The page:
The administrator of the $20 billion BP oil spill compensation fund said yesterday that he would soon be making emergency payments to affected business that would enable them to survive for the next six months. However, it seems that not every business and individual impacted by the disaster will benefit from the fund.
The compensation fund was announced with much fanfare two weeks ago by the Obama administration. The fund is being administered by Kenneth Feinberg, of the Feinberg Rozen law firm, who oversaw a similar fund for victims of the Sept. 11 terror attacks. The White House has maintained that the $20 billion doesnâ€™t represent a ceiling of what BP will pay, and has said the oil company will replenish the fund when and if the money runs out.
So far, few details about how the fund would work have been released. Yesterday, at a hearing before the House Small Business Committee, Feinberg said he plans to take over the claims process from BP within the next 30 days, according to a report in The Wall Street Journal. He also said he was still trying to sort out who would be eligible for payments.
According to Feinberg, it does not appear that all tourism-related businesses suffering because of the spill will be able to benefit from the fund.
“Under Florida law,” Feinberg “if there’s no physical damage to the beaches and it’s a public perception, I venture to say that it is not compensable.”
Basically, if a beach is not polluted with oil, hotels, restaurants and other businesses that depend on it may not be able to collect from the BP fund. It apparently will not matter if vacationers cancel plans over fears that oil will spoil the beach.
That’s a problem, because such fears are driving down tourism all along the Gulf Coast, even in areas not affected by the spill. Tourism-related business in Florida and other states along the Gulf Coast have lost billions of dollars as a result.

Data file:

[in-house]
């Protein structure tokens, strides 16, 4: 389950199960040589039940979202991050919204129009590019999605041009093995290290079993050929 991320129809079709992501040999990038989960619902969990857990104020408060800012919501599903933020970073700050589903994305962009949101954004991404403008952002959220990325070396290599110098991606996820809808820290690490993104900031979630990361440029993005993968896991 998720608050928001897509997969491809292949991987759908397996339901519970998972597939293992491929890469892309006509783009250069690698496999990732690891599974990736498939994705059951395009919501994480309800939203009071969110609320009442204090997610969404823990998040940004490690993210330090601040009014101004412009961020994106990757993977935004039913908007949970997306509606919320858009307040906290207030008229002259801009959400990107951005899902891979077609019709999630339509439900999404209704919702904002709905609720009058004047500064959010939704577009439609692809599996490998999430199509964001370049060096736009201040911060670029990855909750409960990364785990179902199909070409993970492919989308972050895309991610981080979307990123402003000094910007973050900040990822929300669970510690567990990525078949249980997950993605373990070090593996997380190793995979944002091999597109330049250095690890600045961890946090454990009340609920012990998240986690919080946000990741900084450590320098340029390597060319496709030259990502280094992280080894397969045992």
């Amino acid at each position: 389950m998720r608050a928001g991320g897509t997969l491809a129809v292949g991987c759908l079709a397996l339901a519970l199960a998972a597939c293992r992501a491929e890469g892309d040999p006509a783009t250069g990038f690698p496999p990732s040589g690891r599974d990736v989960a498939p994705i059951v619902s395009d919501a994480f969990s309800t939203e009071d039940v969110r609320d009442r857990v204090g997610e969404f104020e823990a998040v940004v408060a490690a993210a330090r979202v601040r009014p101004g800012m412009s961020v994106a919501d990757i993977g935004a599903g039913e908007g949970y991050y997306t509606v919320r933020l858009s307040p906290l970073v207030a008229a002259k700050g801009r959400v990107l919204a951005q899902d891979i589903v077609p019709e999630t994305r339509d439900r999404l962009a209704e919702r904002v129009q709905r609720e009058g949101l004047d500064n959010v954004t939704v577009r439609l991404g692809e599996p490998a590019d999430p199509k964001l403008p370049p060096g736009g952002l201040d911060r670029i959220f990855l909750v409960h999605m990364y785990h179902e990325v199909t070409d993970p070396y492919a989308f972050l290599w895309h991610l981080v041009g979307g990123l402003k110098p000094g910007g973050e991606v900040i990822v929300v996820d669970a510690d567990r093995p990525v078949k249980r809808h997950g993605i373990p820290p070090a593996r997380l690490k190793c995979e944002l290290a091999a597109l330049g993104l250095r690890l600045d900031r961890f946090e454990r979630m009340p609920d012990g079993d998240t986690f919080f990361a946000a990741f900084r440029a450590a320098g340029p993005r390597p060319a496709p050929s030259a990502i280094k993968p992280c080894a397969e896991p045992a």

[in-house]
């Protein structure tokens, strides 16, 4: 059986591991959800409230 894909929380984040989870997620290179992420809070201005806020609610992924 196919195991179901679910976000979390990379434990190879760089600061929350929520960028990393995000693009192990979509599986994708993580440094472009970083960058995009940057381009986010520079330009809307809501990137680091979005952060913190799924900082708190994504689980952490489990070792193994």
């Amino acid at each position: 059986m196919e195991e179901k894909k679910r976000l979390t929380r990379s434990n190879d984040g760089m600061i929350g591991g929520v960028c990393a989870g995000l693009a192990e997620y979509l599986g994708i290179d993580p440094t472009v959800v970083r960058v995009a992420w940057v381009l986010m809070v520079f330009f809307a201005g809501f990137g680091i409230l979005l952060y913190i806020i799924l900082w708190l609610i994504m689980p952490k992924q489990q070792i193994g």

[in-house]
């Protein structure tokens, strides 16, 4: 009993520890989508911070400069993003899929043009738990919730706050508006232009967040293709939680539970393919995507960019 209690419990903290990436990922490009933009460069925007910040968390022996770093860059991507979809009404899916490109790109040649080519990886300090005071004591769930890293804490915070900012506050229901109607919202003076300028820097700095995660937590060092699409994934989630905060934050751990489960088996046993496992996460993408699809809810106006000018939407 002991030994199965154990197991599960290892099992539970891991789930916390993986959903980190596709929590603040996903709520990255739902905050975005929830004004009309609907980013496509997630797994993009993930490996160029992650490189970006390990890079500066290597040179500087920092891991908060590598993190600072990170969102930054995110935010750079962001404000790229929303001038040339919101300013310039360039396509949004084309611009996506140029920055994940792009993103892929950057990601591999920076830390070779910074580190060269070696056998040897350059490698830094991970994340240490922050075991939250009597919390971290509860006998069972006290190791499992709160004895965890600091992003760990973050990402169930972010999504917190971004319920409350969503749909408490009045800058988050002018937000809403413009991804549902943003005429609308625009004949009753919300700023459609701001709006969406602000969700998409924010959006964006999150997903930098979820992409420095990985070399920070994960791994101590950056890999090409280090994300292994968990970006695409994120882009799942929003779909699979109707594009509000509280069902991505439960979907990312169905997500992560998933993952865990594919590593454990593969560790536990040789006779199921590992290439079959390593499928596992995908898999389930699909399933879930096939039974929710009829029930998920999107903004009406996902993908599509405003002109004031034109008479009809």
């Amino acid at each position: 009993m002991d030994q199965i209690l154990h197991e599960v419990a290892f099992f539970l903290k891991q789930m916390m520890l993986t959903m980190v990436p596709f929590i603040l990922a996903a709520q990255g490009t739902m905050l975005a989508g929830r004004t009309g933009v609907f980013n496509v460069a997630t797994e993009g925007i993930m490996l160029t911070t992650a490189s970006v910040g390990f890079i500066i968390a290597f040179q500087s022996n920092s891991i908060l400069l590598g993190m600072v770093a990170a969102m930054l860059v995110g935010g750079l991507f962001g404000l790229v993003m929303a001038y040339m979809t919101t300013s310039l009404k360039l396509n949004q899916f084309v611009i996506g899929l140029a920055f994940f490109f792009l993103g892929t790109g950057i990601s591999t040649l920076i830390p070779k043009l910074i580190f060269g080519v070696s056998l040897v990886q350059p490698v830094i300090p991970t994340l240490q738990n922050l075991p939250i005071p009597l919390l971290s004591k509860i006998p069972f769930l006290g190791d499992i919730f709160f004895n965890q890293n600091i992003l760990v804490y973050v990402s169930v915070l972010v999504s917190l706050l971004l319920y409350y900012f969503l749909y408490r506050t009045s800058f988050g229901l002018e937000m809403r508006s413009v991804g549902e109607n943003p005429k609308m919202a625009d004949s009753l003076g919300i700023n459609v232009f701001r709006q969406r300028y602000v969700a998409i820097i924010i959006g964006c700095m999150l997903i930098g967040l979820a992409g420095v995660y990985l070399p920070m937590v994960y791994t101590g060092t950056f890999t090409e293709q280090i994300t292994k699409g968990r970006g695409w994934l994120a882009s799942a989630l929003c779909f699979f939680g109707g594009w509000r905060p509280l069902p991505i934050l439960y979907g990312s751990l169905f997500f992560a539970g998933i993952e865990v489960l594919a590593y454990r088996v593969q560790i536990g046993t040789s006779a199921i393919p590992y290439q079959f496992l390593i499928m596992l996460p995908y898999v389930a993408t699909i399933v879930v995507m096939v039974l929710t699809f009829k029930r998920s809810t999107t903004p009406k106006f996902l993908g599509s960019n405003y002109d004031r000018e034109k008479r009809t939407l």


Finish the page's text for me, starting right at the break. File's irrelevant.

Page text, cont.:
According to a report in USA Today, another group who may not benefit from the fund are real estate owners whose property has lost value as a result of the spill. Those with property not directly on the beach are most likely among those who will not see compensation from the fund.
“Property value has diminished as a result of the spill,” Feinberg said. “Let’s assume that’s right. That doesn’t mean that every property is entitled to compensation.”
After the hearing, Feinberg told reporters that the issue of property values was a “thorny” one, USA Today said.
According to The Wall Street Journal, Feinberg also shed some light on who will have control of the fund. There was a perception that Feinberg would have final say over how the $20 billion is distributed. But he told the panel that his authority applied only to claims from individuals and businesses, while all claims from local, state and federal authorities would be decided by BP itself.
So far, BP has paid out almost $130 million on 41,000 claims. But according to a CNN report, more than 80,000 claims have been submitted. Feinberg said yesterday that BP’s process so far has not been efficient, and he hoped to do a better job.
Rather than sending businesses smaller checks on a month-to-month basis, Feinberg said it was his goal to have his new entity, the Gulf Spill Independent Claims Fund, send out six-month lump sum payments “to give small businesses more certainty,” CNN reported.
Feinberg also promised the claims process will be transparent, and it will be locally staffed, CNN said. Appeals will be fielded by local officials who have credibility with Gulf residents. However, Feinberg said he would maintain a frequent presence in the region, and did not plan to administer the fund from his office in Washington, D.C.